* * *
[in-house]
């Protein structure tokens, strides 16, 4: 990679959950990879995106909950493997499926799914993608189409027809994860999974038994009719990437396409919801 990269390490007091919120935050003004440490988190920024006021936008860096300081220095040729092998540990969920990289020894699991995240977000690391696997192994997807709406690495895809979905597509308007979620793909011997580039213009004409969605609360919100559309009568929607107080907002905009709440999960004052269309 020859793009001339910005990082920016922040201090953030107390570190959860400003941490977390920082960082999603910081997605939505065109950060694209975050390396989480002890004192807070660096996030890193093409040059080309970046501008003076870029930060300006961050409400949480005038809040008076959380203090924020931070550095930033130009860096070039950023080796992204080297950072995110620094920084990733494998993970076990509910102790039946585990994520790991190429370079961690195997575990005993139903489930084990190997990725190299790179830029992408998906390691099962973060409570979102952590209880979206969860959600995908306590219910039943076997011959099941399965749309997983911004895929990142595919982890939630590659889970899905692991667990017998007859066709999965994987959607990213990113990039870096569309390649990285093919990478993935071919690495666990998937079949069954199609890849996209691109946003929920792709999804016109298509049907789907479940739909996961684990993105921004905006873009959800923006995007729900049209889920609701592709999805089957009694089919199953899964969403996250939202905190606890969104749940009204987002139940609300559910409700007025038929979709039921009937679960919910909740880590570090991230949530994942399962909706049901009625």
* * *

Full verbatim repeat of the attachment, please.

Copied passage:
[in-house]
């Protein structure tokens, strides 16, 4: 990679959950990879995106909950493997499926799914993608189409027809994860999974038994009719990437396409919801 990269390490007091919120935050003004440490988190920024006021936008860096300081220095040729092998540990969920990289020894699991995240977000690391696997192994997807709406690495895809979905597509308007979620793909011997580039213009004409969605609360919100559309009568929607107080907002905009709440999960004052269309 020859793009001339910005990082920016922040201090953030107390570190959860400003941490977390920082960082999603910081997605939505065109950060694209975050390396989480002890004192807070660096996030890193093409040059080309970046501008003076870029930060300006961050409400949480005038809040008076959380203090924020931070550095930033130009860096070039950023080796992204080297950072995110620094920084990733494998993970076990509910102790039946585990994520790991190429370079961690195997575990005993139903489930084990190997990725190299790179830029992408998906390691099962973060409570979102952590209880979206969860959600995908306590219910039943076997011959099941399965749309997983911004895929990142595919982890939630590659889970899905692991667990017998007859066709999965994987959607990213990113990039870096569309390649990285093919990478993935071919690495666990998937079949069954199609890849996209691109946003929920792709999804016109298509049907789907479940739909996961684990993105921004905006873009959800923006995007729900049209889920609701592709999805089957009694089919199953899964969403996250939202905190606890969104749940009204987002139940609300559910409700007025038929979709039921009937679960919910909740880590570090991230949530994942399962909706049901009625």